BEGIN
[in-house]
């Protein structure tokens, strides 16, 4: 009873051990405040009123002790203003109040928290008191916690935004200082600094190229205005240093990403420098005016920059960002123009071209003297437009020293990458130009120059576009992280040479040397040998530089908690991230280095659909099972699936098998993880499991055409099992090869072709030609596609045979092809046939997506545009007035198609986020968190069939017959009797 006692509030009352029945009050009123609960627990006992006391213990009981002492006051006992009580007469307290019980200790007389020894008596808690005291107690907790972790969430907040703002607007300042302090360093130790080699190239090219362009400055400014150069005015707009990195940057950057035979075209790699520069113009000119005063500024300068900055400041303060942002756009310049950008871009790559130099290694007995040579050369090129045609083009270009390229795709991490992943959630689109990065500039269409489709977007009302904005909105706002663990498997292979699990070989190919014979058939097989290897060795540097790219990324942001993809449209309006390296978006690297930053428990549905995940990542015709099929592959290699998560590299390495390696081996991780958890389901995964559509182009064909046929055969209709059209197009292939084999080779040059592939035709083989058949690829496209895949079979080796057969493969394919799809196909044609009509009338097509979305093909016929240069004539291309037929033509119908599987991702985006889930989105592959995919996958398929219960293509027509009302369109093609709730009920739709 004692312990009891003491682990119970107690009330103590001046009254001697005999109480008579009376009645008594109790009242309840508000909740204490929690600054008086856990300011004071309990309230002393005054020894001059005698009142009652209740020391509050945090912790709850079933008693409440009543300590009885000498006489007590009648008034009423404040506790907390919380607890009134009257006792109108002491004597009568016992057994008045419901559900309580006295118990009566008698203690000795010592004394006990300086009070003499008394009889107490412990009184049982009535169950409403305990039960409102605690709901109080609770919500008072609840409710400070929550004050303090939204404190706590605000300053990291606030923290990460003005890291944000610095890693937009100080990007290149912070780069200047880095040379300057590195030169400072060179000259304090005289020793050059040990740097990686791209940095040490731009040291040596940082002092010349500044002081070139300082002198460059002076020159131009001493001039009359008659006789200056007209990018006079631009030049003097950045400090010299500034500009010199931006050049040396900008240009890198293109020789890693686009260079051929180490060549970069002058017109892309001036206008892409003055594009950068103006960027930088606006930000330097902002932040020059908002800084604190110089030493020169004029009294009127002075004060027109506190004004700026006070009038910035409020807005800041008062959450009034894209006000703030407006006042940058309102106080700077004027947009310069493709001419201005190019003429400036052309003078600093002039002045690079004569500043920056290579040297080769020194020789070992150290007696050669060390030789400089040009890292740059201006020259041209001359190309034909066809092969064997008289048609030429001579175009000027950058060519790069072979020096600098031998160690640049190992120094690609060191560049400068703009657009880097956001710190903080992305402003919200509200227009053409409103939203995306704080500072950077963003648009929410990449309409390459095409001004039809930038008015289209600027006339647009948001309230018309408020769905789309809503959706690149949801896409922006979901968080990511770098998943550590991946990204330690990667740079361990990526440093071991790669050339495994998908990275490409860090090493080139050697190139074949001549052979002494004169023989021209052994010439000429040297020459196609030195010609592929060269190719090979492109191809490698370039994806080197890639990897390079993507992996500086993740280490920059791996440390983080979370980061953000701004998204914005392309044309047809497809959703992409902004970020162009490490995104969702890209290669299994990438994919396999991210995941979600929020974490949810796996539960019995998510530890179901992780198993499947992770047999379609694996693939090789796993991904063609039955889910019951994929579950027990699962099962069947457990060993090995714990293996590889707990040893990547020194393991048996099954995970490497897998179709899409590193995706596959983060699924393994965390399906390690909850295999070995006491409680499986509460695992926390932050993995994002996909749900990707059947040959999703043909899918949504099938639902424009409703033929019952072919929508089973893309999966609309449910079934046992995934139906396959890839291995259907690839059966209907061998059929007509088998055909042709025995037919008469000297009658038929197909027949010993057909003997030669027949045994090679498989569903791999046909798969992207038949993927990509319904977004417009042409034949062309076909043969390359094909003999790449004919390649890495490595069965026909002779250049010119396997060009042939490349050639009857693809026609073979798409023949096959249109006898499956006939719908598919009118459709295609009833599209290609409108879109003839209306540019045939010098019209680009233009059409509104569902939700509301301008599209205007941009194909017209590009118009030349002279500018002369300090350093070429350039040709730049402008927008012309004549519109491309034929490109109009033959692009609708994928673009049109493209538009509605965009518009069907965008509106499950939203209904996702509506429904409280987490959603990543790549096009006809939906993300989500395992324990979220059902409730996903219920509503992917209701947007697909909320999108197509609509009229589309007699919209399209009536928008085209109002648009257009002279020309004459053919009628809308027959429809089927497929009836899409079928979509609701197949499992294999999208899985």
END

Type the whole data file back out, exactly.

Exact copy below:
[in-house]
């Protein structure tokens, strides 16, 4: 009873051990405040009123002790203003109040928290008191916690935004200082600094190229205005240093990403420098005016920059960002123009071209003297437009020293990458130009120059576009992280040479040397040998530089908690991230280095659909099972699936098998993880499991055409099992090869072709030609596609045979092809046939997506545009007035198609986020968190069939017959009797 006692509030009352029945009050009123609960627990006992006391213990009981002492006051006992009580007469307290019980200790007389020894008596808690005291107690907790972790969430907040703002607007300042302090360093130790080699190239090219362009400055400014150069005015707009990195940057950057035979075209790699520069113009000119005063500024300068900055400041303060942002756009310049950008871009790559130099290694007995040579050369090129045609083009270009390229795709991490992943959630689109990065500039269409489709977007009302904005909105706002663990498997292979699990070989190919014979058939097989290897060795540097790219990324942001993809449209309006390296978006690297930053428990549905995940990542015709099929592959290699998560590299390495390696081996991780958890389901995964559509182009064909046929055969209709059209197009292939084999080779040059592939035709083989058949690829496209895949079979080796057969493969394919799809196909044609009509009338097509979305093909016929240069004539291309037929033509119908599987991702985006889930989105592959995919996958398929219960293509027509009302369109093609709730009920739709 004692312990009891003491682990119970107690009330103590001046009254001697005999109480008579009376009645008594109790009242309840508000909740204490929690600054008086856990300011004071309990309230002393005054020894001059005698009142009652209740020391509050945090912790709850079933008693409440009543300590009885000498006489007590009648008034009423404040506790907390919380607890009134009257006792109108002491004597009568016992057994008045419901559900309580006295118990009566008698203690000795010592004394006990300086009070003499008394009889107490412990009184049982009535169950409403305990039960409102605690709901109080609770919500008072609840409710400070929550004050303090939204404190706590605000300053990291606030923290990460003005890291944000610095890693937009100080990007290149912070780069200047880095040379300057590195030169400072060179000259304090005289020793050059040990740097990686791209940095040490731009040291040596940082002092010349500044002081070139300082002198460059002076020159131009001493001039009359008659006789200056007209990018006079631009030049003097950045400090010299500034500009010199931006050049040396900008240009890198293109020789890693686009260079051929180490060549970069002058017109892309001036206008892409003055594009950068103006960027930088606006930000330097902002932040020059908002800084604190110089030493020169004029009294009127002075004060027109506190004004700026006070009038910035409020807005800041008062959450009034894209006000703030407006006042940058309102106080700077004027947009310069493709001419201005190019003429400036052309003078600093002039002045690079004569500043920056290579040297080769020194020789070992150290007696050669060390030789400089040009890292740059201006020259041209001359190309034909066809092969064997008289048609030429001579175009000027950058060519790069072979020096600098031998160690640049190992120094690609060191560049400068703009657009880097956001710190903080992305402003919200509200227009053409409103939203995306704080500072950077963003648009929410990449309409390459095409001004039809930038008015289209600027006339647009948001309230018309408020769905789309809503959706690149949801896409922006979901968080990511770098998943550590991946990204330690990667740079361990990526440093071991790669050339495994998908990275490409860090090493080139050697190139074949001549052979002494004169023989021209052994010439000429040297020459196609030195010609592929060269190719090979492109191809490698370039994806080197890639990897390079993507992996500086993740280490920059791996440390983080979370980061953000701004998204914005392309044309047809497809959703992409902004970020162009490490995104969702890209290669299994990438994919396999991210995941979600929020974490949810796996539960019995998510530890179901992780198993499947992770047999379609694996693939090789796993991904063609039955889910019951994929579950027990699962099962069947457990060993090995714990293996590889707990040893990547020194393991048996099954995970490497897998179709899409590193995706596959983060699924393994965390399906390690909850295999070995006491409680499986509460695992926390932050993995994002996909749900990707059947040959999703043909899918949504099938639902424009409703033929019952072919929508089973893309999966609309449910079934046992995934139906396959890839291995259907690839059966209907061998059929007509088998055909042709025995037919008469000297009658038929197909027949010993057909003997030669027949045994090679498989569903791999046909798969992207038949993927990509319904977004417009042409034949062309076909043969390359094909003999790449004919390649890495490595069965026909002779250049010119396997060009042939490349050639009857693809026609073979798409023949096959249109006898499956006939719908598919009118459709295609009833599209290609409108879109003839209306540019045939010098019209680009233009059409509104569902939700509301301008599209205007941009194909017209590009118009030349002279500018002369300090350093070429350039040709730049402008927008012309004549519109491309034929490109109009033959692009609708994928673009049109493209538009509605965009518009069907965008509106499950939203209904996702509506429904409280987490959603990543790549096009006809939906993300989500395992324990979220059902409730996903219920509503992917209701947007697909909320999108197509609509009229589309007699919209399209009536928008085209109002648009257009002279020309004459053919009628809308027959429809089927497929009836899409079928979509609701197949499992294999999208899985």